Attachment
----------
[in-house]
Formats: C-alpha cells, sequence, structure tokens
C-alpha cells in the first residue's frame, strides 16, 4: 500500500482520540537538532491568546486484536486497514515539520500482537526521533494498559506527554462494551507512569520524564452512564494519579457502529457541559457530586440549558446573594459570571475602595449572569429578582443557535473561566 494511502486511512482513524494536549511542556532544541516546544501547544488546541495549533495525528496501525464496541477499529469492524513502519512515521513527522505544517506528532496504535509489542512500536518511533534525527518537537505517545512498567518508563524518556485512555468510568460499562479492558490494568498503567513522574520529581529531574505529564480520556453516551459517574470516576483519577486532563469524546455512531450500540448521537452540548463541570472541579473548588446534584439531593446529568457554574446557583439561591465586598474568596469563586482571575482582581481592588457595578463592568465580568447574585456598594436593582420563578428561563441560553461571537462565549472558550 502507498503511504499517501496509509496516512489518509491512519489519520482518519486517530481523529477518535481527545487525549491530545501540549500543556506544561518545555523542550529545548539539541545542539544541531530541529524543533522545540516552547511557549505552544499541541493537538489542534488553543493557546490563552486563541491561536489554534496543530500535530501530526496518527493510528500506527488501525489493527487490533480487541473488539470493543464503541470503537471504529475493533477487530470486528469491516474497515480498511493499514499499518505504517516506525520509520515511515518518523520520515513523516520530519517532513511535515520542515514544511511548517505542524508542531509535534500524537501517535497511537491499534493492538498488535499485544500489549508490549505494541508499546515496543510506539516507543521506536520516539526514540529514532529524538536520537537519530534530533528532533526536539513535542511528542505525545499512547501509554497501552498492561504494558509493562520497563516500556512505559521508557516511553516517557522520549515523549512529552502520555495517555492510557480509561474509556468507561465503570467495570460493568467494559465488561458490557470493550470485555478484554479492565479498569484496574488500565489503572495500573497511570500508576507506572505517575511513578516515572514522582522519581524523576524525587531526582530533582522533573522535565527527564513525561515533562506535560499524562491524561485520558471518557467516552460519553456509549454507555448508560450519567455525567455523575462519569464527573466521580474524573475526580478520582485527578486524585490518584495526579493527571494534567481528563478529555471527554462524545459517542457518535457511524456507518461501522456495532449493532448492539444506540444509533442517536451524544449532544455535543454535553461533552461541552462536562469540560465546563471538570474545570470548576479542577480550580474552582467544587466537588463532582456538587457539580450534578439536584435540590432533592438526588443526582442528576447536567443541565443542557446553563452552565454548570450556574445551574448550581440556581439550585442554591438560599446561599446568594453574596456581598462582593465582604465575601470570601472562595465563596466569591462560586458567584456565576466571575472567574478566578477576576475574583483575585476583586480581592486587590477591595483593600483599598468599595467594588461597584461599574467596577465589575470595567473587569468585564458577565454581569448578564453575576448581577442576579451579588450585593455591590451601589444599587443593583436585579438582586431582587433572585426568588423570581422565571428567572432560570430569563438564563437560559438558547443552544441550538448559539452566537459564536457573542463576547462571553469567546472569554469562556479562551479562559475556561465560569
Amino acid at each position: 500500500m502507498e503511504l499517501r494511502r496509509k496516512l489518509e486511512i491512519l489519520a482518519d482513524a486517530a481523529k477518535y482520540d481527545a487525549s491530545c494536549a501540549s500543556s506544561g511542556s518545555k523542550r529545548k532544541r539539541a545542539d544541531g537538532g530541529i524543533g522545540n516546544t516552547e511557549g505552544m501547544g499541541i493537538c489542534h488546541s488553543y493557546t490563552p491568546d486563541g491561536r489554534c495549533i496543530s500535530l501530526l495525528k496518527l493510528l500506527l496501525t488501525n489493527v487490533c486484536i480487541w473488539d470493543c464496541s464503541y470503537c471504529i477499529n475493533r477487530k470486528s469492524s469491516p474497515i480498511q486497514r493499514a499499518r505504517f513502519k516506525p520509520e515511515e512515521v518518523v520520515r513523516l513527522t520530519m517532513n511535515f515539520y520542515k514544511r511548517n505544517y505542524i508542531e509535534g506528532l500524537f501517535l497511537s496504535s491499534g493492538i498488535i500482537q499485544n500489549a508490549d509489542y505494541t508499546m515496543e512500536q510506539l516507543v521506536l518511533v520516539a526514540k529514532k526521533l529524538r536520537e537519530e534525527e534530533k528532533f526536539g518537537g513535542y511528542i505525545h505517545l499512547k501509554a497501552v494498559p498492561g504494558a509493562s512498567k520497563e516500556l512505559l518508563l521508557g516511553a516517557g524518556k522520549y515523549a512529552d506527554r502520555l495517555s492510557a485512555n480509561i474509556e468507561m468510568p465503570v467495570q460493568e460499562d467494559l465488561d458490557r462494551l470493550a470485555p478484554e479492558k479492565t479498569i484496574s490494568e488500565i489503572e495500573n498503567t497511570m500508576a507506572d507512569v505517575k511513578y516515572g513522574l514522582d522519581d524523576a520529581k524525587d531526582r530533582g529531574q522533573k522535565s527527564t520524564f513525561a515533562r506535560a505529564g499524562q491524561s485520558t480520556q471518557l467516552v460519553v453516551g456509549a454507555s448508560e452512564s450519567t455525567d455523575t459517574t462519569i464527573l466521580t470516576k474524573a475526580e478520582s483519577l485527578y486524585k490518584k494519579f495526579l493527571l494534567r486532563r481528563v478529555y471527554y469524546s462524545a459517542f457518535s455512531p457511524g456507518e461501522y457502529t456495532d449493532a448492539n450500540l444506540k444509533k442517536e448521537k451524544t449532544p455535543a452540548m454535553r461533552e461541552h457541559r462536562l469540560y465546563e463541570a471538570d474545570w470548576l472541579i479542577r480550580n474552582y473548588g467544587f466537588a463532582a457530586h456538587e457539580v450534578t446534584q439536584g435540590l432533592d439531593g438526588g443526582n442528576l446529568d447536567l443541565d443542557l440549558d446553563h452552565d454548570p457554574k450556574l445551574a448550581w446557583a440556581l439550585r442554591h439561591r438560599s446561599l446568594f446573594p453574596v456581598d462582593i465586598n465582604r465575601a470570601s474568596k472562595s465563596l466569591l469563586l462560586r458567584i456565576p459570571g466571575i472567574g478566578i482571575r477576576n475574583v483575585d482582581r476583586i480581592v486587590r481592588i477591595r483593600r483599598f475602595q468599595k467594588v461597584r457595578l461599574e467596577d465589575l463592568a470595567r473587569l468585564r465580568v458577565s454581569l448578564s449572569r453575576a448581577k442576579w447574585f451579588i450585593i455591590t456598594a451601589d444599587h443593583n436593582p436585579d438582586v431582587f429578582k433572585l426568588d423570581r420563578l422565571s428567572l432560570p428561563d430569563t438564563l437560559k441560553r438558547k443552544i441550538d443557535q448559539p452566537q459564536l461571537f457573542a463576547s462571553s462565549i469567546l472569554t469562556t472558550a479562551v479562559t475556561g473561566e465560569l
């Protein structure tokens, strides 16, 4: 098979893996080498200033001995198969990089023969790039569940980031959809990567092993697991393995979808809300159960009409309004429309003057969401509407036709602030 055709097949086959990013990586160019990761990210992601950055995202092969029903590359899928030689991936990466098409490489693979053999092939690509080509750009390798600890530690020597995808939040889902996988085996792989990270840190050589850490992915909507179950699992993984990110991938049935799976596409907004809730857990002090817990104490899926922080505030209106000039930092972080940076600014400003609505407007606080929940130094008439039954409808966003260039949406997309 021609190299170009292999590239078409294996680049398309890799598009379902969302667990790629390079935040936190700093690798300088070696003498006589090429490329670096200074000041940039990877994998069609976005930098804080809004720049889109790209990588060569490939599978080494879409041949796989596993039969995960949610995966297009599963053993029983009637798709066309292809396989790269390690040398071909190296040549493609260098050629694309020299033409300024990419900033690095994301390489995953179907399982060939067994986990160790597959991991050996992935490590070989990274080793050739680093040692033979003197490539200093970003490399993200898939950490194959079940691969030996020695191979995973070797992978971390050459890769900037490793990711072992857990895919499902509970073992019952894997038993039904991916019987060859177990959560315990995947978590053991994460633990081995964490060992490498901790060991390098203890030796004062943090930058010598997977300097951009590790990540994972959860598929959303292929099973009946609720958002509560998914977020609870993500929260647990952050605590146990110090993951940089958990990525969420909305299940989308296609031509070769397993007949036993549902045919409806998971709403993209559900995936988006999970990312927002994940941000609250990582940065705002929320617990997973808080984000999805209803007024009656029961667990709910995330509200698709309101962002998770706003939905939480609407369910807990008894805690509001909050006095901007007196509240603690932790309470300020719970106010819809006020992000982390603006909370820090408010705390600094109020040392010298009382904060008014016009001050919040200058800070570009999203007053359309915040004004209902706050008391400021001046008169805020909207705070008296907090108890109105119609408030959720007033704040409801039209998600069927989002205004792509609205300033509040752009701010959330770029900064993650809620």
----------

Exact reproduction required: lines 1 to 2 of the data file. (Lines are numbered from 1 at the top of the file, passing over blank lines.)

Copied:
[in-house]
Formats: C-alpha cells, sequence, structure tokens